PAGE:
Newsletter for February 17

Obama stops by Hyde Park for presidential library planning; IOP event with Corey Lewandowski draws protest; Seminary Co-Op plans financial recovery.

By Sonia Schlesinger, Pete Grieve, and Adam Thorp

Good (warm) Friday morning. It’s seventh week. 

“U of C Community Protests Outside Lewandowski Event; ‘Combative’ Questions Inside,” by Alex Ward, Feng Ye, and Lee Harris, The Chicago Maroon: “Although the event was closed to press, several students spoke about the conversation as they left…. A student who spoke on the condition of anonymity said he was surprised at how much Lewandowski was willing to share about his time as campaign manager. ‘He admitted that Trump doesn’t understand how his tweeting has global impacts. He said that. I thought another remarkable moment was when he said he had absolutely zero communication with Russian officials, anybody in Russia, at that time,’ the student said.”
The Washington Post’s Bob Costa interviewed Lewandowski. This is what he had to say to us about the event being off the record: “I think a lot of this is imperfect because it’s healthier to have public discussions on the record. But I do see the value in having controversial figures have candid discussions with students as well…. As a reporter, I had no expectation that it was off the record. I assume everything’s recorded.” (

Barack Obama was in Hyde Park on Wednesday to discuss plans for the presidential library. From the Tribune: “The presence of [Rev. Richard Tolliver, pastor at St. Edmund's Episcopal Church] and [Rev. Torrey Barrett, executive director of the KLEO Community Family Life Center], leaders in the Washington Park area, was significant. That historic park lost out in the bidding for the library, and planners have said efforts would be made to extend benefits to that community.” ( DNAinfo: “[Tolliver] said Obama was clear he would be involved personally in the library project…. ‘He said that he planned to be personally engaged and in town frequently—once a month,’ Tolliver said.” (
This came after Fifth Ward Alderman Leslie Hairston released a letter on Monday urging the Obama Foundation to be more open about its plans for the library. (

This evening, Trayvon Martin’s parents are giving a talk at the DuSable Museum of African American History in Washington Park. Tickets:

“The Seminary Co-Op Plans Financial Recovery,” by Tyrone Lomax, The Chicago Maroon. “…changes include buying directly from publishers instead of wholesalers, prioritizing events to be both culturally diverse and financially profitable, shifting toward a fundraising business model, developing a blog, and launching a podcast in the spring.” (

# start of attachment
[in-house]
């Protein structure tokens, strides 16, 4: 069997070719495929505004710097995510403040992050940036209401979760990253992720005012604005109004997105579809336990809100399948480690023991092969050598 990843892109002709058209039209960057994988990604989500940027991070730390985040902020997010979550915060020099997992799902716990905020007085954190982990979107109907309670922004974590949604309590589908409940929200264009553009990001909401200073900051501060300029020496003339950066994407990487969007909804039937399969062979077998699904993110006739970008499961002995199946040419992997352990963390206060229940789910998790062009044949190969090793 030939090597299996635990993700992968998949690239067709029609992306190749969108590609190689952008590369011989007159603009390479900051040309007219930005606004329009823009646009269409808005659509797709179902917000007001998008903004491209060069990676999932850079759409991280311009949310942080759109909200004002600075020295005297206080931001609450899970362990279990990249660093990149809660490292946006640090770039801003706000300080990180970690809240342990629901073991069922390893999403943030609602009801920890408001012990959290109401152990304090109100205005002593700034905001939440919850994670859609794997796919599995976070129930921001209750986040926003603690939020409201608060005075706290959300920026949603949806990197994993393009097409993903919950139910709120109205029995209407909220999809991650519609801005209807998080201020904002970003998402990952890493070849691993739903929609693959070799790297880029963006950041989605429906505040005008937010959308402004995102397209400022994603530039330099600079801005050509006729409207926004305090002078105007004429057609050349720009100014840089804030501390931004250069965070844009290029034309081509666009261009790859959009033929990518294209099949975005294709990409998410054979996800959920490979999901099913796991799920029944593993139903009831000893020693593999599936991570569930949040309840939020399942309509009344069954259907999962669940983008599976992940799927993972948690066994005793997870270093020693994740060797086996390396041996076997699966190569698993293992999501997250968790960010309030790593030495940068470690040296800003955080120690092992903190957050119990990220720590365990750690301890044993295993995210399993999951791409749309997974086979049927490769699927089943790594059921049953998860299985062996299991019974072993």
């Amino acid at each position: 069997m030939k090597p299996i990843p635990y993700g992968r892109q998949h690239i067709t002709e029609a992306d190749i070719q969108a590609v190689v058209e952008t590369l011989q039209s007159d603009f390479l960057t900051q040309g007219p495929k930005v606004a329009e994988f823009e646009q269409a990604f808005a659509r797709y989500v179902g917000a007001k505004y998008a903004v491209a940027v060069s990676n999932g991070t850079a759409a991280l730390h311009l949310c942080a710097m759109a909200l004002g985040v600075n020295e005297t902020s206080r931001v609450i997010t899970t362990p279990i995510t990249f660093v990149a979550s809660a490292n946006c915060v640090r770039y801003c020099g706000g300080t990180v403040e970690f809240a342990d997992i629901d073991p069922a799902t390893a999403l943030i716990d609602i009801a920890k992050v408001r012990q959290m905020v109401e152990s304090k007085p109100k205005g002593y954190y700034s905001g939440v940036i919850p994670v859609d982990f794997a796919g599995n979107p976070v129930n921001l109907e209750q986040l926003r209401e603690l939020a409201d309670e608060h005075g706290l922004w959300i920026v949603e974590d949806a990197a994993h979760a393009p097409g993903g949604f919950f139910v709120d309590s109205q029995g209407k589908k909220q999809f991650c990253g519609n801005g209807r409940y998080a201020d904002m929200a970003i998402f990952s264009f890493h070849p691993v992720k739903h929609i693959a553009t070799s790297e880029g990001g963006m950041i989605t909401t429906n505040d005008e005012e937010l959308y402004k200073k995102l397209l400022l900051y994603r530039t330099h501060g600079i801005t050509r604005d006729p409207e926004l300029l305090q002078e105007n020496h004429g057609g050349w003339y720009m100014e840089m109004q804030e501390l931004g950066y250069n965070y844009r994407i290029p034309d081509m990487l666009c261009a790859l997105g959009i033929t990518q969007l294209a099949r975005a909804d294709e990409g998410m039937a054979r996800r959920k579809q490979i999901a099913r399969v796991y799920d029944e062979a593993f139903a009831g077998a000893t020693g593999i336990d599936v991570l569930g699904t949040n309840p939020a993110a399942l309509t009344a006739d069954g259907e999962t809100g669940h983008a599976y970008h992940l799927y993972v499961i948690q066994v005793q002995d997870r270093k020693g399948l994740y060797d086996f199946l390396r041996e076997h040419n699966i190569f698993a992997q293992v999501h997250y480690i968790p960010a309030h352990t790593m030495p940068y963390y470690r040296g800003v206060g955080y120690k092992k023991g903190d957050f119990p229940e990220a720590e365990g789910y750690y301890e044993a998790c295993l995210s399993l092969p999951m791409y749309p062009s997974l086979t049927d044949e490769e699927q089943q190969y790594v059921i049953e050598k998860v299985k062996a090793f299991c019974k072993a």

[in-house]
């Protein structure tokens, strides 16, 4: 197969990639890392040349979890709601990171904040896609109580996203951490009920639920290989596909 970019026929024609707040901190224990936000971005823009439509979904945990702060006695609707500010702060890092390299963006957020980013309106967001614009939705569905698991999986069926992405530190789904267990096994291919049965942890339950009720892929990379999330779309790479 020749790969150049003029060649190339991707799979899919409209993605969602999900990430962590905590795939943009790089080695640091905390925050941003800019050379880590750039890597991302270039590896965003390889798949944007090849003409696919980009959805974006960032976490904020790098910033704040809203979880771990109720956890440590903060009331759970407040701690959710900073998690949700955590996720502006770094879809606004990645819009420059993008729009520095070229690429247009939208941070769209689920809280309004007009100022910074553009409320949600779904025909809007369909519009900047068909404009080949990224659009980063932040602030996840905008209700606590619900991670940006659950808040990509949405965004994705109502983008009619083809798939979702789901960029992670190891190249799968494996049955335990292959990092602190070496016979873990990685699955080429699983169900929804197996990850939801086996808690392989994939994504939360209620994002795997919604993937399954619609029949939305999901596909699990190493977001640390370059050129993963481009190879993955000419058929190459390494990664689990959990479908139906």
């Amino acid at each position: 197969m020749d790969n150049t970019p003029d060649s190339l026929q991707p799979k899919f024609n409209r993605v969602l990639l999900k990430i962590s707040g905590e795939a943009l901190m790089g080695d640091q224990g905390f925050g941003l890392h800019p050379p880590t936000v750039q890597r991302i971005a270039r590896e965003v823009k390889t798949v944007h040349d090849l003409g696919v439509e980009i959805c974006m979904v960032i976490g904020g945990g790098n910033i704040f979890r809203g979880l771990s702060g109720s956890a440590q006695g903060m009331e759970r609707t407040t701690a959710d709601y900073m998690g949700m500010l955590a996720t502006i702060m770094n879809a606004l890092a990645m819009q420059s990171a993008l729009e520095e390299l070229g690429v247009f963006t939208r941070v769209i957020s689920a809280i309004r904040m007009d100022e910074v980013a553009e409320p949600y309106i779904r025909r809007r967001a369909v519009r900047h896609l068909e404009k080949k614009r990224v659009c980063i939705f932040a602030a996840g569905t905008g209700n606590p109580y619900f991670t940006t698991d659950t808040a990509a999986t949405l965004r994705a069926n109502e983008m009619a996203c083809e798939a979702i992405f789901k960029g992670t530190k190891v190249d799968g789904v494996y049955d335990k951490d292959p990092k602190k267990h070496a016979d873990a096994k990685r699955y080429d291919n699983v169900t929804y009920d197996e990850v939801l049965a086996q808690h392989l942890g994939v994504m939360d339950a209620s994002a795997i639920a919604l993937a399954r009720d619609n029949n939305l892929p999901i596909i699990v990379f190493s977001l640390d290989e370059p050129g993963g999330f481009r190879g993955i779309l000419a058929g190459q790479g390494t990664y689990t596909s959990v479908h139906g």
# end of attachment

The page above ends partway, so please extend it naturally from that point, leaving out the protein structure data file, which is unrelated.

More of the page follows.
Last night, the local chapter of the Indivisible movement had a meeting at the First Unitarian Church of Hyde Park. The activist group is resisting the Trump administration, “with a focus on congressional action,” according to the Hyde Park Herald. The group tweeted a photo of the meeting:

Theta’s Mr. University fundraising content is live. The event is March 2. (

In Arts
Grace Hauck writes in:
Last weekend's Chicago Folk Festival welcomed musicians from around the world to play in Mandel. (
The Chicago Swing Dance Society celebrated 20 years of Java Jives in C-Shop last Friday. (

In Viewpoints
Sarah Zimmerman writes in:
Trump supporters are hypocritical, says columnist Felipe Bomeny. While they’re more than happy to defend the First Amendment when controversial speakers are protested on college campuses, they tend to look the other way when their president’s cabinet blurs the line between church and state. “Trump’s supporters, in picking and nitpicking only certain elements of free speech to uphold, are not the First Amendment defenders they make themselves out to be,” he writes. (
Columnist Brian Dong believes that the current tipping system in the service industry should be abolished; he contends that it is only fair that tipped workers are “given the same legal treatment as those in other industries.”

“[Eighteen] percent of tipped workers in states where restaurants just pay the federal tipped minimum wage of $2.13 an hour are in poverty compared to seven percent of non-tipped workers who receive at least the federal minimum wage of $7.25,” he writes. (

February 20, 6:15 p.m.—The IOP will host a discussion with Jeffrey Goldberg, editor-in-chief of The Atlantic. RSVP online. More on our events page here:

Chicago Letters
Max Bloom places the race for Fourth Ward alderman in context in this week’s South Side Weekly. (
Scientia, the University’s journal of original undergraduate research, published its winter issue Wednesday ( In the issue: professors on their work on yeast and excited state dynamics; undergraduate researchers on the effectiveness of a tumor suppressor; “A Freshman Introduction to Gauge Theory.”

In the News
University professor and paleontologist Neil Shubin has just returned from his first ever Antarctican fossil-hunting expedition. “This is one of the most fossil-rich areas I have ever worked in,” he told Chicago Tonight. “We found small fossils, we found large fossils. We found fossils from all different kinds of fish almost from the first day in the field. It was truly remarkable.” (
Members of KAM Isaiah Israel Synagogue, which borders the Obamas’ street, are sick of high security at the intersection of Hyde Park Boulevard Greenwood Avenue. But neighbors worry that without it the street will become a tourist destination. (
The protests around Corey Lewandowski’s presence on campus attracted a fair amount of attention. Reporting by NBC ( and the Tribune ( Commentary from the Tribune ( and the Sun-Times (
By Pete Grieve (@Pete_Grieve)Sonia Schlesinger (@SoniSchlesi), and Adam Thorp(@AdamKThorp) | Feedback via email to